The Church Identity

The Reformation and Racial Reconciliation


During the 2016 Together for the Gospel (T4G) conference, Ligon Duncan and Jemar Tisby presented a workshop entitled, “The Reformation and Racial Reconciliation.” Duncan is the Chancellor and CEO of Reformed Theological Seminary and has helped lead racial reconciliation efforts at the seminary and in his denomination. Jemar Tisby is the Director of the African American Leadership Initiative at RTS Jackson and the co-founder and president of the Reformed African American Network.

In their presentation, Duncan addressed the theology of the Reformers and why they largely failed to see the hypocrisy of Christian support for race-based chattel slavery. He explained why the common explanations of faulty theology or cultural captivity were inadequate. Duncan centers the failure of the Reformers on the inherent condescension Europeans had for Africans.

Tisby went on to discuss the A.R.C. of Racial Reconciliation. A.R.C. stands for Awareness, Relationships, and Commitment. The A.R.C. of Racial Reconciliation forms a framework for justice around race and ethnicity. Along the way he gives actionable steps for increasing one’s capacity for peacemaking across racial and ethnic divides.

Below are some quotes from the workshop. Listen to the whole presentation by clicking on the video below. Listen to a podcast about the A.R.C. of Racial Reconciliation here.

The Reformation and Racial Reconciliation Audio:



  • From the beginning, African American Christianity has had ‘big God’ theology. And they had to with what they were going through.
  • What happened? Reformed theology failed to apply our own theology to this question [of racial equality].
  • The more you are the beneficiary of a social and cultural arrangement, the less apt you are to…critique that particular social and cultural arrangement.
  • As Europeans, in general, encountered Africans, Europeans considered themselves to be culturally, intellectually and spiritually superior to Africans.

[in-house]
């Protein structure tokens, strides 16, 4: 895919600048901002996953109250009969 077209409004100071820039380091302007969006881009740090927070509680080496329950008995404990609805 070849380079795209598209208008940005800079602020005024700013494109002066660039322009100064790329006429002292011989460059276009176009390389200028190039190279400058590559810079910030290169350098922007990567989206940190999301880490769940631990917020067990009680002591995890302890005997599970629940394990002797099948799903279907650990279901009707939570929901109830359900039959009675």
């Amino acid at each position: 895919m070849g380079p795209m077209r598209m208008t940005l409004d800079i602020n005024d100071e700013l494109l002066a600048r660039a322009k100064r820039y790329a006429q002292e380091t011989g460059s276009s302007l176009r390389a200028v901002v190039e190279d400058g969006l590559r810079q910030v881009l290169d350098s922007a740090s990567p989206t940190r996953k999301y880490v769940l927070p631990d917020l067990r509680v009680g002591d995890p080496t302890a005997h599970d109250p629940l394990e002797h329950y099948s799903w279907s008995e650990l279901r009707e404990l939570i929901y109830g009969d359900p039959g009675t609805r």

• Deeply ingrained in the European, and thus the European Reformed tradition, is an inherent condescension towards the African peoples. So that we believed that our ethnicities were superior to them.
  • God is at work in spite of us.
  • There is no biblical warrant for the enforced segregation of ethnicities.


  • I believe racism affects the Body of Christ like an autoimmune disease ripping and tearing at it from the inside. I believe that the gospel is the antidote to the virus that’s tearing the Body apart.
  • Specific does not mean exclusive.
  • One of the problems I’m confronted with on an almost daily basis is a simple lack of awareness of our racial milieu.
  • People who strive to be “color blind” are often simply “context blind.”
  • Practical Suggestions for Racial Awareness: Watch some documentaries. For example, The African Americans: Many Rivers to Cross by Henry Louis Gates, Jr.
  • 90 percent of my replies to any questions about race could be answered with two words: Google it.
  • Reconciliation is incarnational…Christ Himself is our example.
  • In Jesus Christ [the promise of reconciliation] becomes a person.
  • When our networks are homogenous, our mindsets are homogenous, too.
  • The most common refrain I hear from black people who are actively pursuing racial reconciliation is, “I’m tired.”


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